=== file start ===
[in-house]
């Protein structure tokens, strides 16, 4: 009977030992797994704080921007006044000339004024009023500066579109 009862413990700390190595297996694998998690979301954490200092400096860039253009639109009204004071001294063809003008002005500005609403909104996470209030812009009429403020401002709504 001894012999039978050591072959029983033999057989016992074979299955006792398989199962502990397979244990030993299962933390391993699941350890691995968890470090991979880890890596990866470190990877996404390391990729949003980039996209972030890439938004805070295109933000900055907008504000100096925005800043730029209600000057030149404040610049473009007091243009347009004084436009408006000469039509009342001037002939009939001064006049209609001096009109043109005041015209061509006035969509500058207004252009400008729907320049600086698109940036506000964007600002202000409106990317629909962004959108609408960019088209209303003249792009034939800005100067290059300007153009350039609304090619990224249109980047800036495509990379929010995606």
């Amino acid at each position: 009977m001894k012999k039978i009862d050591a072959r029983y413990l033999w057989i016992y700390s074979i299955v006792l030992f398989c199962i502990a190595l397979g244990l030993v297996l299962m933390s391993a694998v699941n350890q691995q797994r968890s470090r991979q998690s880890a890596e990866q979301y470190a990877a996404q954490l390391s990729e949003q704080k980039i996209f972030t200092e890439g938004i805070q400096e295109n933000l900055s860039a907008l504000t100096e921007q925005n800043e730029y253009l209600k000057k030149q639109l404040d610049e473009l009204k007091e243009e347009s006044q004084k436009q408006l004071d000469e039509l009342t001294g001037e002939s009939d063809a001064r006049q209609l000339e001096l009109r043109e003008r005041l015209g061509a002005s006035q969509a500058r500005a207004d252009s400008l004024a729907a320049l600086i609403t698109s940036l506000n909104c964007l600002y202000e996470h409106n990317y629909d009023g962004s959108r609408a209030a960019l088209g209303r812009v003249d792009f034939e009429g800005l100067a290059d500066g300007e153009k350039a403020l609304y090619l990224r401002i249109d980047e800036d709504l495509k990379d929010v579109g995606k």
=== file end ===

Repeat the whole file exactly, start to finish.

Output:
[in-house]
């Protein structure tokens, strides 16, 4: 009977030992797994704080921007006044000339004024009023500066579109 009862413990700390190595297996694998998690979301954490200092400096860039253009639109009204004071001294063809003008002005500005609403909104996470209030812009009429403020401002709504 001894012999039978050591072959029983033999057989016992074979299955006792398989199962502990397979244990030993299962933390391993699941350890691995968890470090991979880890890596990866470190990877996404390391990729949003980039996209972030890439938004805070295109933000900055907008504000100096925005800043730029209600000057030149404040610049473009007091243009347009004084436009408006000469039509009342001037002939009939001064006049209609001096009109043109005041015209061509006035969509500058207004252009400008729907320049600086698109940036506000964007600002202000409106990317629909962004959108609408960019088209209303003249792009034939800005100067290059300007153009350039609304090619990224249109980047800036495509990379929010995606």
């Amino acid at each position: 009977m001894k012999k039978i009862d050591a072959r029983y413990l033999w057989i016992y700390s074979i299955v006792l030992f398989c199962i502990a190595l397979g244990l030993v297996l299962m933390s391993a694998v699941n350890q691995q797994r968890s470090r991979q998690s880890a890596e990866q979301y470190a990877a996404q954490l390391s990729e949003q704080k980039i996209f972030t200092e890439g938004i805070q400096e295109n933000l900055s860039a907008l504000t100096e921007q925005n800043e730029y253009l209600k000057k030149q639109l404040d610049e473009l009204k007091e243009e347009s006044q004084k436009q408006l004071d000469e039509l009342t001294g001037e002939s009939d063809a001064r006049q209609l000339e001096l009109r043109e003008r005041l015209g061509a002005s006035q969509a500058r500005a207004d252009s400008l004024a729907a320049l600086i609403t698109s940036l506000n909104c964007l600002y202000e996470h409106n990317y629909d009023g962004s959108r609408a209030a960019l088209g209303r812009v003249d792009f034939e009429g800005l100067a290059d500066g300007e153009k350039a403020l609304y090619l990224r401002i249109d980047e800036d709504l495509k990379d929010v579109g995606k």